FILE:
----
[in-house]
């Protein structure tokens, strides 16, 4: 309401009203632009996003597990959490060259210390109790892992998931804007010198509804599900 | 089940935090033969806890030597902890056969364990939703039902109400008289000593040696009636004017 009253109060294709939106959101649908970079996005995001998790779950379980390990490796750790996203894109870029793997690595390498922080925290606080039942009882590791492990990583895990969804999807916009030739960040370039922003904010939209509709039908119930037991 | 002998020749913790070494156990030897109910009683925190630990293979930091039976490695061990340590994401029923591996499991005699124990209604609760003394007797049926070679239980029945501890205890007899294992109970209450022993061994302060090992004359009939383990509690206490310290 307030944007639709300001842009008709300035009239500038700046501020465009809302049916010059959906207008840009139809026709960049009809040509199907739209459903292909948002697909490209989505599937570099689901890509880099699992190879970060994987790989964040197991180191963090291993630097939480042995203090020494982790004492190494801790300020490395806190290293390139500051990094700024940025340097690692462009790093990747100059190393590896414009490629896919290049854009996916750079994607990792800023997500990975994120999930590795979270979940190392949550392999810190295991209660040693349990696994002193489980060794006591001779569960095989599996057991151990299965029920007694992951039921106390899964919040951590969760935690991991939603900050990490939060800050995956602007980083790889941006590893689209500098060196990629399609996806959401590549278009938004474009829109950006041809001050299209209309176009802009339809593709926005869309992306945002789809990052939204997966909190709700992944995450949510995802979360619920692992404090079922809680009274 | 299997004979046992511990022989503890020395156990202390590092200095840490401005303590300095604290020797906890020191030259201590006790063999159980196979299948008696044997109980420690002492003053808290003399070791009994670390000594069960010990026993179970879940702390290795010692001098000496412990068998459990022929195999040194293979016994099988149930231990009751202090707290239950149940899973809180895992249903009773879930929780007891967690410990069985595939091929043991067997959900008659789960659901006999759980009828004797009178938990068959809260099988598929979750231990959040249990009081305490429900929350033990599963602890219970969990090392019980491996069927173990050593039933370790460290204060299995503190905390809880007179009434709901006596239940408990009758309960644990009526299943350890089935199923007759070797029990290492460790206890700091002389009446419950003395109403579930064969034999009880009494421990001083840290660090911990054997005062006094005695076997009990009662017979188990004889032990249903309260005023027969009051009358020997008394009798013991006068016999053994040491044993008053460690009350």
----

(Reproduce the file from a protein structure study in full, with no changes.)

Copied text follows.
[in-house]
């Protein structure tokens, strides 16, 4: 309401009203632009996003597990959490060259210390109790892992998931804007010198509804599900 | 089940935090033969806890030597902890056969364990939703039902109400008289000593040696009636004017 009253109060294709939106959101649908970079996005995001998790779950379980390990490796750790996203894109870029793997690595390498922080925290606080039942009882590791492990990583895990969804999807916009030739960040370039922003904010939209509709039908119930037991 | 002998020749913790070494156990030897109910009683925190630990293979930091039976490695061990340590994401029923591996499991005699124990209604609760003394007797049926070679239980029945501890205890007899294992109970209450022993061994302060090992004359009939383990509690206490310290 307030944007639709300001842009008709300035009239500038700046501020465009809302049916010059959906207008840009139809026709960049009809040509199907739209459903292909948002697909490209989505599937570099689901890509880099699992190879970060994987790989964040197991180191963090291993630097939480042995203090020494982790004492190494801790300020490395806190290293390139500051990094700024940025340097690692462009790093990747100059190393590896414009490629896919290049854009996916750079994607990792800023997500990975994120999930590795979270979940190392949550392999810190295991209660040693349990696994002193489980060794006591001779569960095989599996057991151990299965029920007694992951039921106390899964919040951590969760935690991991939603900050990490939060800050995956602007980083790889941006590893689209500098060196990629399609996806959401590549278009938004474009829109950006041809001050299209209309176009802009339809593709926005869309992306945002789809990052939204997966909190709700992944995450949510995802979360619920692992404090079922809680009274 | 299997004979046992511990022989503890020395156990202390590092200095840490401005303590300095604290020797906890020191030259201590006790063999159980196979299948008696044997109980420690002492003053808290003399070791009994670390000594069960010990026993179970879940702390290795010692001098000496412990068998459990022929195999040194293979016994099988149930231990009751202090707290239950149940899973809180895992249903009773879930929780007891967690410990069985595939091929043991067997959900008659789960659901006999759980009828004797009178938990068959809260099988598929979750231990959040249990009081305490429900929350033990599963602890219970969990090392019980491996069927173990050593039933370790460290204060299995503190905390809880007179009434709901006596239940408990009758309960644990009526299943350890089935199923007759070797029990290492460790206890700091002389009446419950003395109403579930064969034999009880009494421990001083840290660090911990054997005062006094005695076997009990009662017979188990004889032990249903309260005023027969009051009358020997008394009798013991006068016999053994040491044993008053460690009350």